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From female exciser to activist against female genital mutilation.

"It was a family tradition, one day my mother gave me the tool, she put it on my head and said I had to keep it there for 7 days”.

It was an initiation ceremony. That's how Rahel, a former Tanzanian exciser, started practicing female genital mutilation (FGM).

Then she met an association, our partner in Tanzania, and discovered all the negative consequences of this practice on the physical and psychological health of girls and women.

Now Rahel is fighting to put an end to this tradition, also travelling throughout Europe to meet migrant communities from countries where FGM is still performed.

"I would like to tell all communities performing female genital mutilation to stop because it has many negative effects”.

Due to her decision to stop this practice, Rahel has lost the respect of those people of her community who still believe in the importance of FGM but has not lost heart, and the very fact that she has become an activist is changing many people's minds.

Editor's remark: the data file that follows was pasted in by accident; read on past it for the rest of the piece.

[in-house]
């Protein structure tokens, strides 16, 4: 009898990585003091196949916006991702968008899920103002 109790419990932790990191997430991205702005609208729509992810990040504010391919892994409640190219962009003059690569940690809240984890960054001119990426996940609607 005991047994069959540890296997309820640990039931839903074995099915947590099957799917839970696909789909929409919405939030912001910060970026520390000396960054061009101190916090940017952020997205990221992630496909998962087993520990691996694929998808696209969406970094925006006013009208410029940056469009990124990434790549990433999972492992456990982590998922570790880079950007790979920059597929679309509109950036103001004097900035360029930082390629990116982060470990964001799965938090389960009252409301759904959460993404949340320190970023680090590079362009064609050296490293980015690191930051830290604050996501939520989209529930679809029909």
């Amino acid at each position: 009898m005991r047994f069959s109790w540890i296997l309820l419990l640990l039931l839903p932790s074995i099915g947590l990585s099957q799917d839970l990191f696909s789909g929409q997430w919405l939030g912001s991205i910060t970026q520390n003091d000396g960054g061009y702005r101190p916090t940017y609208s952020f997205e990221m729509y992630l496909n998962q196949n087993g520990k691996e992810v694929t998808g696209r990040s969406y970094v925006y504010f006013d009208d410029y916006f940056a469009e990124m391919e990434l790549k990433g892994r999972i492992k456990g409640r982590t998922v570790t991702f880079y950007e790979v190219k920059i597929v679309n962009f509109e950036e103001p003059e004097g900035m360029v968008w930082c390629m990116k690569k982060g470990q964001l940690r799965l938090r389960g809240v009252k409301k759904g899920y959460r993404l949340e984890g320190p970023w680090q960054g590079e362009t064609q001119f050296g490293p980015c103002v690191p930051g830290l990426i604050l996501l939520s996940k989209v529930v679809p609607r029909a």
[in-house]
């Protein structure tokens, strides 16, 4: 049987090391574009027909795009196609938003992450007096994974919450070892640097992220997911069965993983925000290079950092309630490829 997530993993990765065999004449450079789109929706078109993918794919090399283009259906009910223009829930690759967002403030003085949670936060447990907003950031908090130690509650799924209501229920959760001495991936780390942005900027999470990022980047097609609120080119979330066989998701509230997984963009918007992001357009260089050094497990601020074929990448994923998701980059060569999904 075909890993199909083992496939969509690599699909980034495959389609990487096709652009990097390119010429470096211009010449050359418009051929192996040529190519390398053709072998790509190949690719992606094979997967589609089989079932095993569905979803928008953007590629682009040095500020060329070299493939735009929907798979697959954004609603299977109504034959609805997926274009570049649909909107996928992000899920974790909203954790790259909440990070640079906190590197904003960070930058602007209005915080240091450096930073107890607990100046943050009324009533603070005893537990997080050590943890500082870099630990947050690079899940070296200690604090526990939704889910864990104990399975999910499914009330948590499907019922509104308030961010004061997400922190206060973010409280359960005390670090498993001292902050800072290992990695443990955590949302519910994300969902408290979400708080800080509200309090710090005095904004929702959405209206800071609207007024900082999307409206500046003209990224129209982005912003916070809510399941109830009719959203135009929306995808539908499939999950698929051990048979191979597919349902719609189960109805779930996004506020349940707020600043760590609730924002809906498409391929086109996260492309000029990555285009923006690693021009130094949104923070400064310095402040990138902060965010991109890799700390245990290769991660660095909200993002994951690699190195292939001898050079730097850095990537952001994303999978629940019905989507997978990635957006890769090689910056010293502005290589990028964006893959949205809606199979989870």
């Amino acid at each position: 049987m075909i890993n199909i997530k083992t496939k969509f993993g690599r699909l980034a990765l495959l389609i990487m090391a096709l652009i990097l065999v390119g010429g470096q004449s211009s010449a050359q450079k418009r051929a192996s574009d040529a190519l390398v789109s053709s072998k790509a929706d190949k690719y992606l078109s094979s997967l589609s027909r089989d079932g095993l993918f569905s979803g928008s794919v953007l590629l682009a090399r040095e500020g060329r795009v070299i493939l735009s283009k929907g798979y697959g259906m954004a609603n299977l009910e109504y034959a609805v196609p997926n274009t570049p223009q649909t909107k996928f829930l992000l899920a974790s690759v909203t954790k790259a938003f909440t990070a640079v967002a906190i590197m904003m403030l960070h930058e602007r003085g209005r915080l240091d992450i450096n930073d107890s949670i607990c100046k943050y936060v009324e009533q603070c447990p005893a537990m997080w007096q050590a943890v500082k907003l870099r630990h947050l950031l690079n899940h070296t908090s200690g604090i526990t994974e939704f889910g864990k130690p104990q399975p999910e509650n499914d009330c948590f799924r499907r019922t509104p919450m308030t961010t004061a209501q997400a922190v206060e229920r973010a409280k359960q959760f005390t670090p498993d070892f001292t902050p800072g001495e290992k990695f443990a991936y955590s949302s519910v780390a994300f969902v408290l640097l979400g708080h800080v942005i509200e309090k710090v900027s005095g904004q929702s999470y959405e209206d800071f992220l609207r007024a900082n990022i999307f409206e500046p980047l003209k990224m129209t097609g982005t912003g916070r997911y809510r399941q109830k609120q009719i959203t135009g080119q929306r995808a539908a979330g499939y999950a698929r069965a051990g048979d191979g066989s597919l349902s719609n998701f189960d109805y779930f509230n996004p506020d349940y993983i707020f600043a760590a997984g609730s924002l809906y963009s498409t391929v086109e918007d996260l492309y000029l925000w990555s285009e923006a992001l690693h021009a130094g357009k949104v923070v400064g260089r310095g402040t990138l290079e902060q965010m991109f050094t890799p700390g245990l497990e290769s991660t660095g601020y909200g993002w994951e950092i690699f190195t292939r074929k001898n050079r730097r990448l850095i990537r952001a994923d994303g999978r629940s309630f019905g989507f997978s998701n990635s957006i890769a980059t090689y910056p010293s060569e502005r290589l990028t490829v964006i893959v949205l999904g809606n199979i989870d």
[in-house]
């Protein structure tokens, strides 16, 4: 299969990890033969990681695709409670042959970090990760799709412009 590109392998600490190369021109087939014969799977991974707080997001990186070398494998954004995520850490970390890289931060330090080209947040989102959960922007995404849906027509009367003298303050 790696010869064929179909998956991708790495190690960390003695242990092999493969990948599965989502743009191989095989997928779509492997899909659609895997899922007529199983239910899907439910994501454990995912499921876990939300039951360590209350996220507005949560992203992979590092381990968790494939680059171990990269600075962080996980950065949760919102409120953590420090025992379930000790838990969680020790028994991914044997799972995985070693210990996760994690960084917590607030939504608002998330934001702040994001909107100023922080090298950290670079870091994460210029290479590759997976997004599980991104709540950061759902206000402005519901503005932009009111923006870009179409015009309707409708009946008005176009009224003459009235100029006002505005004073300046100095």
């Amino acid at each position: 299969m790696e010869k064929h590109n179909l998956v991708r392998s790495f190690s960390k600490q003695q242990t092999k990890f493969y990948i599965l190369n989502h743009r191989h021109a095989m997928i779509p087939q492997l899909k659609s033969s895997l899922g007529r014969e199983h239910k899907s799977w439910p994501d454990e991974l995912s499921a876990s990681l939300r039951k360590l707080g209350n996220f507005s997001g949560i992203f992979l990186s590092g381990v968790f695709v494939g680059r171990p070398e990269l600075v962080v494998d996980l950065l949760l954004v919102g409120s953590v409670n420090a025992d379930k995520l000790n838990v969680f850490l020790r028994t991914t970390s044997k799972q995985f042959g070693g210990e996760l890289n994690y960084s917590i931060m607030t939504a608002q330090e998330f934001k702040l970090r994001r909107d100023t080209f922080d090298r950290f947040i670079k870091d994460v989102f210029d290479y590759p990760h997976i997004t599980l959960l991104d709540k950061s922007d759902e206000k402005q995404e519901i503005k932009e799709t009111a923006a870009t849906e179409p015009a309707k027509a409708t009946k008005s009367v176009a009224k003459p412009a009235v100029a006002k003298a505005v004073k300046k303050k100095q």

"There is a lot of work to be done, especially with parents who are the ones who take their daughters to the exciser: they need to be informed about the negative consequences of these practices, unknown to most of the population.

I decided to stop doing it when I understood all its consequences and I was shocked to learn that even infections - including sexually transmitted diseases such as gonorrhea - are passed on from one girl to another because the same tool is used on many girls.

It is not a coincidence that from the very first training sessions Rahel started using a different tool for each girl – to avoid at least the transmission of diseases – before she decided to stop practicing FGM altogether.

"Another problem is that in a central region of Tanzania there is an infection that girls easily catch and that many believe can be cured by mutilating them.

It is hard to explain that this is a bacterial infection like many others, and it can be dealt with by observing simple hygiene rules and going to a hospital for treatment.

The girls who catch this infection should not be taken to an exciser, but to a doctor”.


In Europe we have laws prohibiting all kinds of FGMs. But many girls and women from countries where these practices are still performed might be submitted to them when they return for their holidays or to visit their families.

Find out what we do to make sure that one day no girl will ever have to undergo this practice again.

To help every woman to fight against any form of violence, click here.